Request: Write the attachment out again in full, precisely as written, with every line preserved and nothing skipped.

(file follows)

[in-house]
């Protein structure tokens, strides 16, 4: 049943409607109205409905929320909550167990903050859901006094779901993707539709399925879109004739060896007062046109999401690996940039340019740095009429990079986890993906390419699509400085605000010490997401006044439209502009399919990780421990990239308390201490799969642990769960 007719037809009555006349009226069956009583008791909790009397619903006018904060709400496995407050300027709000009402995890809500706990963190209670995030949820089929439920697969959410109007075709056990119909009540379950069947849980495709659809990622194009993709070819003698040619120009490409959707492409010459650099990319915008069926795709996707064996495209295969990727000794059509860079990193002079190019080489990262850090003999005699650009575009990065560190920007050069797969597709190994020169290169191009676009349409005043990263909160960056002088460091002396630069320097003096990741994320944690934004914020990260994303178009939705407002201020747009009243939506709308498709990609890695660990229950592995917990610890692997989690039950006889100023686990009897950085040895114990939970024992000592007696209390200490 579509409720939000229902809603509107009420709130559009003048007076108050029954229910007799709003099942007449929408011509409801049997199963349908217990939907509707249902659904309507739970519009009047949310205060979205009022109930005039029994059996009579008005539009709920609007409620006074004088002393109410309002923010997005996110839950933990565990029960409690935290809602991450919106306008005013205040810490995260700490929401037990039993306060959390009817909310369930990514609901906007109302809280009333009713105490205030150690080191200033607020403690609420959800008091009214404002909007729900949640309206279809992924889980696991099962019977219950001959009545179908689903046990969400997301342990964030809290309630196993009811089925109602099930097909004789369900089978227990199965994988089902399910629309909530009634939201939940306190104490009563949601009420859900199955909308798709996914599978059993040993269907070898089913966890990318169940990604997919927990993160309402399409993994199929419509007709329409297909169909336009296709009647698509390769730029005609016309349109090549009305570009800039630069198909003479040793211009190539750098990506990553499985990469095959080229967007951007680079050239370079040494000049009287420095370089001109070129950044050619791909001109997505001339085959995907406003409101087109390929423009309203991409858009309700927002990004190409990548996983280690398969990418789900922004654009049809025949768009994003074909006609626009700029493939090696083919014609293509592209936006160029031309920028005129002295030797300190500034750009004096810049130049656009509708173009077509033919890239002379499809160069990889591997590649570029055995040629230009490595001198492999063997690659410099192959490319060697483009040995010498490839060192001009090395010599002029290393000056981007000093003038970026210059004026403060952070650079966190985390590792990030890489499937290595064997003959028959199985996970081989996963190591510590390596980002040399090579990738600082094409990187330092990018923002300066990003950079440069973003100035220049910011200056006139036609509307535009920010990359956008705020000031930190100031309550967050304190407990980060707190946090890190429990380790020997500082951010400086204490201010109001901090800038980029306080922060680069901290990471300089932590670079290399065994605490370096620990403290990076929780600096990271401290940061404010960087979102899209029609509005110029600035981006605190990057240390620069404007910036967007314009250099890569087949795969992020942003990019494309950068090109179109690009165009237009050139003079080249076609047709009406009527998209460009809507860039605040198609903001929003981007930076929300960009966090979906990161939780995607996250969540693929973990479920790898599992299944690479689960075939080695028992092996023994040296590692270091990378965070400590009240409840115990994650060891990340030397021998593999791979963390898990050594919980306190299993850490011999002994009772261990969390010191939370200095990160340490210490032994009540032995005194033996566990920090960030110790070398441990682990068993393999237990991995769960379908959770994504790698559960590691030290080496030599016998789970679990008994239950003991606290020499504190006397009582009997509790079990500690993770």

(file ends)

[in-house]
């Protein structure tokens, strides 16, 4: 049943409607109205409905929320909550167990903050859901006094779901993707539709399925879109004739060896007062046109999401690996940039340019740095009429990079986890993906390419699509400085605000010490997401006044439209502009399919990780421990990239308390201490799969642990769960 007719037809009555006349009226069956009583008791909790009397619903006018904060709400496995407050300027709000009402995890809500706990963190209670995030949820089929439920697969959410109007075709056990119909009540379950069947849980495709659809990622194009993709070819003698040619120009490409959707492409010459650099990319915008069926795709996707064996495209295969990727000794059509860079990193002079190019080489990262850090003999005699650009575009990065560190920007050069797969597709190994020169290169191009676009349409005043990263909160960056002088460091002396630069320097003096990741994320944690934004914020990260994303178009939705407002201020747009009243939506709308498709990609890695660990229950592995917990610890692997989690039950006889100023686990009897950085040895114990939970024992000592007696209390200490 579509409720939000229902809603509107009420709130559009003048007076108050029954229910007799709003099942007449929408011509409801049997199963349908217990939907509707249902659904309507739970519009009047949310205060979205009022109930005039029994059996009579008005539009709920609007409620006074004088002393109410309002923010997005996110839950933990565990029960409690935290809602991450919106306008005013205040810490995260700490929401037990039993306060959390009817909310369930990514609901906007109302809280009333009713105490205030150690080191200033607020403690609420959800008091009214404002909007729900949640309206279809992924889980696991099962019977219950001959009545179908689903046990969400997301342990964030809290309630196993009811089925109602099930097909004789369900089978227990199965994988089902399910629309909530009634939201939940306190104490009563949601009420859900199955909308798709996914599978059993040993269907070898089913966890990318169940990604997919927990993160309402399409993994199929419509007709329409297909169909336009296709009647698509390769730029005609016309349109090549009305570009800039630069198909003479040793211009190539750098990506990553499985990469095959080229967007951007680079050239370079040494000049009287420095370089001109070129950044050619791909001109997505001339085959995907406003409101087109390929423009309203991409858009309700927002990004190409990548996983280690398969990418789900922004654009049809025949768009994003074909006609626009700029493939090696083919014609293509592209936006160029031309920028005129002295030797300190500034750009004096810049130049656009509708173009077509033919890239002379499809160069990889591997590649570029055995040629230009490595001198492999063997690659410099192959490319060697483009040995010498490839060192001009090395010599002029290393000056981007000093003038970026210059004026403060952070650079966190985390590792990030890489499937290595064997003959028959199985996970081989996963190591510590390596980002040399090579990738600082094409990187330092990018923002300066990003950079440069973003100035220049910011200056006139036609509307535009920010990359956008705020000031930190100031309550967050304190407990980060707190946090890190429990380790020997500082951010400086204490201010109001901090800038980029306080922060680069901290990471300089932590670079290399065994605490370096620990403290990076929780600096990271401290940061404010960087979102899209029609509005110029600035981006605190990057240390620069404007910036967007314009250099890569087949795969992020942003990019494309950068090109179109690009165009237009050139003079080249076609047709009406009527998209460009809507860039605040198609903001929003981007930076929300960009966090979906990161939780995607996250969540693929973990479920790898599992299944690479689960075939080695028992092996023994040296590692270091990378965070400590009240409840115990994650060891990340030397021998593999791979963390898990050594919980306190299993850490011999002994009772261990969390010191939370200095990160340490210490032994009540032995005194033996566990920090960030110790070398441990682990068993393999237990991995769960379908959770994504790698559960590691030290080496030599016998789970679990008994239950003991606290020499504190006397009582009997509790079990500690993770």